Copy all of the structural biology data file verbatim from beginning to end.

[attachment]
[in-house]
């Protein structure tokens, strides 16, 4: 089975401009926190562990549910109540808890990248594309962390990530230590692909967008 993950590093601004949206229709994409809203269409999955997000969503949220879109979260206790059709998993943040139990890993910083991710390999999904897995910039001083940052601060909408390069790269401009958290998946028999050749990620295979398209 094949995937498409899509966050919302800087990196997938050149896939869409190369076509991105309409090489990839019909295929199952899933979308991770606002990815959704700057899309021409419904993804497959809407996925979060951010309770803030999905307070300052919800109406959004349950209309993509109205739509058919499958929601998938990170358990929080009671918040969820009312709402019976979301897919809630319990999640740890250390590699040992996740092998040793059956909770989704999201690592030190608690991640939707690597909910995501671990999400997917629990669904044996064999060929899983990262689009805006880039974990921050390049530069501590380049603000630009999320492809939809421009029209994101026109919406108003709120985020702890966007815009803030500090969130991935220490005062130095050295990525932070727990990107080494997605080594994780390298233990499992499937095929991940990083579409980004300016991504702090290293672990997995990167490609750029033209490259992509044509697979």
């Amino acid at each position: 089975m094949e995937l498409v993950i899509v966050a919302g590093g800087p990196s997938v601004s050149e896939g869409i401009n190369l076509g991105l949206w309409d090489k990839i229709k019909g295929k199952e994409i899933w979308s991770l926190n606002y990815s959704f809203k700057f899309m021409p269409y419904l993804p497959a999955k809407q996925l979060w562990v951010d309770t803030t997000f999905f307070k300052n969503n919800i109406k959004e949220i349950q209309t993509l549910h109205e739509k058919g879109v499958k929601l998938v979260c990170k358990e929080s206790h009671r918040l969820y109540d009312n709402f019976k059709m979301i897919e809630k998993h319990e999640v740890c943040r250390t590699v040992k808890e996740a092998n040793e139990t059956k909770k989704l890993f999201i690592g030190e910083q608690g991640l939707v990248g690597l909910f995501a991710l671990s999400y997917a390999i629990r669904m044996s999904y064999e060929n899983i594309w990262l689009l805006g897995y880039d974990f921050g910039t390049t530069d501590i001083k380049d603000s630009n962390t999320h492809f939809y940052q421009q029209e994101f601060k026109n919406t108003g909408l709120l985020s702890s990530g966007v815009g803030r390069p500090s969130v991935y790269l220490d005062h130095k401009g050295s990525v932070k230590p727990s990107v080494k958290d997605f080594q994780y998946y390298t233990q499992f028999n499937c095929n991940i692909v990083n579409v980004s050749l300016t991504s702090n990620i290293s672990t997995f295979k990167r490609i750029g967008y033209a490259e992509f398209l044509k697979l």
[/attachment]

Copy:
[in-house]
């Protein structure tokens, strides 16, 4: 089975401009926190562990549910109540808890990248594309962390990530230590692909967008 993950590093601004949206229709994409809203269409999955997000969503949220879109979260206790059709998993943040139990890993910083991710390999999904897995910039001083940052601060909408390069790269401009958290998946028999050749990620295979398209 094949995937498409899509966050919302800087990196997938050149896939869409190369076509991105309409090489990839019909295929199952899933979308991770606002990815959704700057899309021409419904993804497959809407996925979060951010309770803030999905307070300052919800109406959004349950209309993509109205739509058919499958929601998938990170358990929080009671918040969820009312709402019976979301897919809630319990999640740890250390590699040992996740092998040793059956909770989704999201690592030190608690991640939707690597909910995501671990999400997917629990669904044996064999060929899983990262689009805006880039974990921050390049530069501590380049603000630009999320492809939809421009029209994101026109919406108003709120985020702890966007815009803030500090969130991935220490005062130095050295990525932070727990990107080494997605080594994780390298233990499992499937095929991940990083579409980004300016991504702090290293672990997995990167490609750029033209490259992509044509697979």
């Amino acid at each position: 089975m094949e995937l498409v993950i899509v966050a919302g590093g800087p990196s997938v601004s050149e896939g869409i401009n190369l076509g991105l949206w309409d090489k990839i229709k019909g295929k199952e994409i899933w979308s991770l926190n606002y990815s959704f809203k700057f899309m021409p269409y419904l993804p497959a999955k809407q996925l979060w562990v951010d309770t803030t997000f999905f307070k300052n969503n919800i109406k959004e949220i349950q209309t993509l549910h109205e739509k058919g879109v499958k929601l998938v979260c990170k358990e929080s206790h009671r918040l969820y109540d009312n709402f019976k059709m979301i897919e809630k998993h319990e999640v740890c943040r250390t590699v040992k808890e996740a092998n040793e139990t059956k909770k989704l890993f999201i690592g030190e910083q608690g991640l939707v990248g690597l909910f995501a991710l671990s999400y997917a390999i629990r669904m044996s999904y064999e060929n899983i594309w990262l689009l805006g897995y880039d974990f921050g910039t390049t530069d501590i001083k380049d603000s630009n962390t999320h492809f939809y940052q421009q029209e994101f601060k026109n919406t108003g909408l709120l985020s702890s990530g966007v815009g803030r390069p500090s969130v991935y790269l220490d005062h130095k401009g050295s990525v932070k230590p727990s990107v080494k958290d997605f080594q994780y998946y390298t233990q499992f028999n499937c095929n991940i692909v990083n579409v980004s050749l300016t991504s702090n990620i290293s672990t997995f295979k990167r490609i750029g967008y033209a490259e992509f398209l044509k697979l």